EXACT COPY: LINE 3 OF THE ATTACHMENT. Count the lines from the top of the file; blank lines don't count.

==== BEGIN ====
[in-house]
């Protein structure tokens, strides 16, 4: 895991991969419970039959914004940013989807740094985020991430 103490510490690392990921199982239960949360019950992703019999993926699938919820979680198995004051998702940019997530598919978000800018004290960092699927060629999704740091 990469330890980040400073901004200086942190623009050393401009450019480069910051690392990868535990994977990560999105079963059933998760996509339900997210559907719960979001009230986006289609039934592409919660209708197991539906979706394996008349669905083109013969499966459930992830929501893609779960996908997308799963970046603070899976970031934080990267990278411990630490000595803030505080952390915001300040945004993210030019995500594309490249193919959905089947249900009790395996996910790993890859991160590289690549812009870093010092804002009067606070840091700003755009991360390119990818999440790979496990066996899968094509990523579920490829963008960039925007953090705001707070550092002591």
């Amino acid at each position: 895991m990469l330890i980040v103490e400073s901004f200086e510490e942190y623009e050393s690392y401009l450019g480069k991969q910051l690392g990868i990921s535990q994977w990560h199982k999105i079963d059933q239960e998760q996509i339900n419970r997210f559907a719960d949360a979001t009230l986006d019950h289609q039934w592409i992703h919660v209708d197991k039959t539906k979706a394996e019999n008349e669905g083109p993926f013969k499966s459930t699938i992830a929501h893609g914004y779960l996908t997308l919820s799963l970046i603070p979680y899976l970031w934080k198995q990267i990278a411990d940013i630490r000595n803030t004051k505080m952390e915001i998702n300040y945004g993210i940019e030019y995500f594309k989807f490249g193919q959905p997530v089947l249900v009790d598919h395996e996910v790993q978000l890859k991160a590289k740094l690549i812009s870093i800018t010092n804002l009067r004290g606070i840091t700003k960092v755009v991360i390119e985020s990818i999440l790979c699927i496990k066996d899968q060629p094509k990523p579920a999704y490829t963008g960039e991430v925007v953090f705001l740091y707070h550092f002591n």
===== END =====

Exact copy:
């Amino acid at each position: 895991m990469l330890i980040v103490e400073s901004f200086e510490e942190y623009e050393s690392y401009l450019g480069k991969q910051l690392g990868i990921s535990q994977w990560h199982k999105i079963d059933q239960e998760q996509i339900n419970r997210f559907a719960d949360a979001t009230l986006d019950h289609q039934w592409i992703h919660v209708d197991k039959t539906k979706a394996e019999n008349e669905g083109p993926f013969k499966s459930t699938i992830a929501h893609g914004y779960l996908t997308l919820s799963l970046i603070p979680y899976l970031w934080k198995q990267i990278a411990d940013i630490r000595n803030t004051k505080m952390e915001i998702n300040y945004g993210i940019e030019y995500f594309k989807f490249g193919q959905p997530v089947l249900v009790d598919h395996e996910v790993q978000l890859k991160a590289k740094l690549i812009s870093i800018t010092n804002l009067r004290g606070i840091t700003k960092v755009v991360i390119e985020s990818i999440l790979c699927i496990k066996d899968q060629p094509k990523p579920a999704y490829t963008g960039e991430v925007v953090f705001l740091y707070h550092f002591n």